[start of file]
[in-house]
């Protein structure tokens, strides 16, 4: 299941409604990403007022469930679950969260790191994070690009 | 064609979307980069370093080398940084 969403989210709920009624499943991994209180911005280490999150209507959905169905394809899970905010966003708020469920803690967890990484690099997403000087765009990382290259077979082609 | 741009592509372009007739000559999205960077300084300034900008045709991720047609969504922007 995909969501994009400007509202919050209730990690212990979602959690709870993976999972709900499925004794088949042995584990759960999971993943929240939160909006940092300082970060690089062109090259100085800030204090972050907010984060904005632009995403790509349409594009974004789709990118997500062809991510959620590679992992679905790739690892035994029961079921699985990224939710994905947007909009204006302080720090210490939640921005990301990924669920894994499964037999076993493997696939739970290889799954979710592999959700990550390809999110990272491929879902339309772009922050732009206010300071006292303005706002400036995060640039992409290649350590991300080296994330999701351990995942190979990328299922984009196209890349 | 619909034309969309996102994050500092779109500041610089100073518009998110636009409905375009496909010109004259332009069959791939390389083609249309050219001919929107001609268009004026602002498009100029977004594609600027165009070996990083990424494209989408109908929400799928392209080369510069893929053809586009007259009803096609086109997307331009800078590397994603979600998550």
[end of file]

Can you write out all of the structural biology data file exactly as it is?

[in-house]
């Protein structure tokens, strides 16, 4: 299941409604990403007022469930679950969260790191994070690009 | 064609979307980069370093080398940084 969403989210709920009624499943991994209180911005280490999150209507959905169905394809899970905010966003708020469920803690967890990484690099997403000087765009990382290259077979082609 | 741009592509372009007739000559999205960077300084300034900008045709991720047609969504922007 995909969501994009400007509202919050209730990690212990979602959690709870993976999972709900499925004794088949042995584990759960999971993943929240939160909006940092300082970060690089062109090259100085800030204090972050907010984060904005632009995403790509349409594009974004789709990118997500062809991510959620590679992992679905790739690892035994029961079921699985990224939710994905947007909009204006302080720090210490939640921005990301990924669920894994499964037999076993493997696939739970290889799954979710592999959700990550390809999110990272491929879902339309772009922050732009206010300071006292303005706002400036995060640039992409290649350590991300080296994330999701351990995942190979990328299922984009196209890349 | 619909034309969309996102994050500092779109500041610089100073518009998110636009409905375009496909010109004259332009069959791939390389083609249309050219001919929107001609268009004026602002498009100029977004594609600027165009070996990083990424494209989408109908929400799928392209080369510069893929053809586009007259009803096609086109997307331009800078590397994603979600998550």